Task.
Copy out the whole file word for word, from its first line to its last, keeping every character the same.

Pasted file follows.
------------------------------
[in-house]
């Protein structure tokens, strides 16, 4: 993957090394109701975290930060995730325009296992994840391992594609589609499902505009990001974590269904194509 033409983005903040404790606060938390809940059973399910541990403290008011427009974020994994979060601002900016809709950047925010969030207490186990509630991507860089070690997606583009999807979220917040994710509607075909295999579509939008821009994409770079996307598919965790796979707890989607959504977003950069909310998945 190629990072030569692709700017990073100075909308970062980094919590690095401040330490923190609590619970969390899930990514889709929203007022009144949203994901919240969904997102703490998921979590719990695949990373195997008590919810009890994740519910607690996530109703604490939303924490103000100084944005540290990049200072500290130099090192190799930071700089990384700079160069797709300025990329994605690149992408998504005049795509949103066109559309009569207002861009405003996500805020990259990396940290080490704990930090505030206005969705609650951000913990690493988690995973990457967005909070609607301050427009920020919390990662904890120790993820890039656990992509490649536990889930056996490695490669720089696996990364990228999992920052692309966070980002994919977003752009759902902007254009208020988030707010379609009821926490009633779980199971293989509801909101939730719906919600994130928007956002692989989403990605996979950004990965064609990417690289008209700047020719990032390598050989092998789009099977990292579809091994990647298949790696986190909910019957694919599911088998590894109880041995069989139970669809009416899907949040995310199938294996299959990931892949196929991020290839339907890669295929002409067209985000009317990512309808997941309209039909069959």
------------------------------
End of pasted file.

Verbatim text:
[in-house]
């Protein structure tokens, strides 16, 4: 993957090394109701975290930060995730325009296992994840391992594609589609499902505009990001974590269904194509 033409983005903040404790606060938390809940059973399910541990403290008011427009974020994994979060601002900016809709950047925010969030207490186990509630991507860089070690997606583009999807979220917040994710509607075909295999579509939008821009994409770079996307598919965790796979707890989607959504977003950069909310998945 190629990072030569692709700017990073100075909308970062980094919590690095401040330490923190609590619970969390899930990514889709929203007022009144949203994901919240969904997102703490998921979590719990695949990373195997008590919810009890994740519910607690996530109703604490939303924490103000100084944005540290990049200072500290130099090192190799930071700089990384700079160069797709300025990329994605690149992408998504005049795509949103066109559309009569207002861009405003996500805020990259990396940290080490704990930090505030206005969705609650951000913990690493988690995973990457967005909070609607301050427009920020919390990662904890120790993820890039656990992509490649536990889930056996490695490669720089696996990364990228999992920052692309966070980002994919977003752009759902902007254009208020988030707010379609009821926490009633779980199971293989509801909101939730719906919600994130928007956002692989989403990605996979950004990965064609990417690289008209700047020719990032390598050989092998789009099977990292579809091994990647298949790696986190909910019957694919599911088998590894109880041995069989139970669809009416899907949040995310199938294996299959990931892949196929991020290839339907890669295929002409067209985000009317990512309808997941309209039909069959």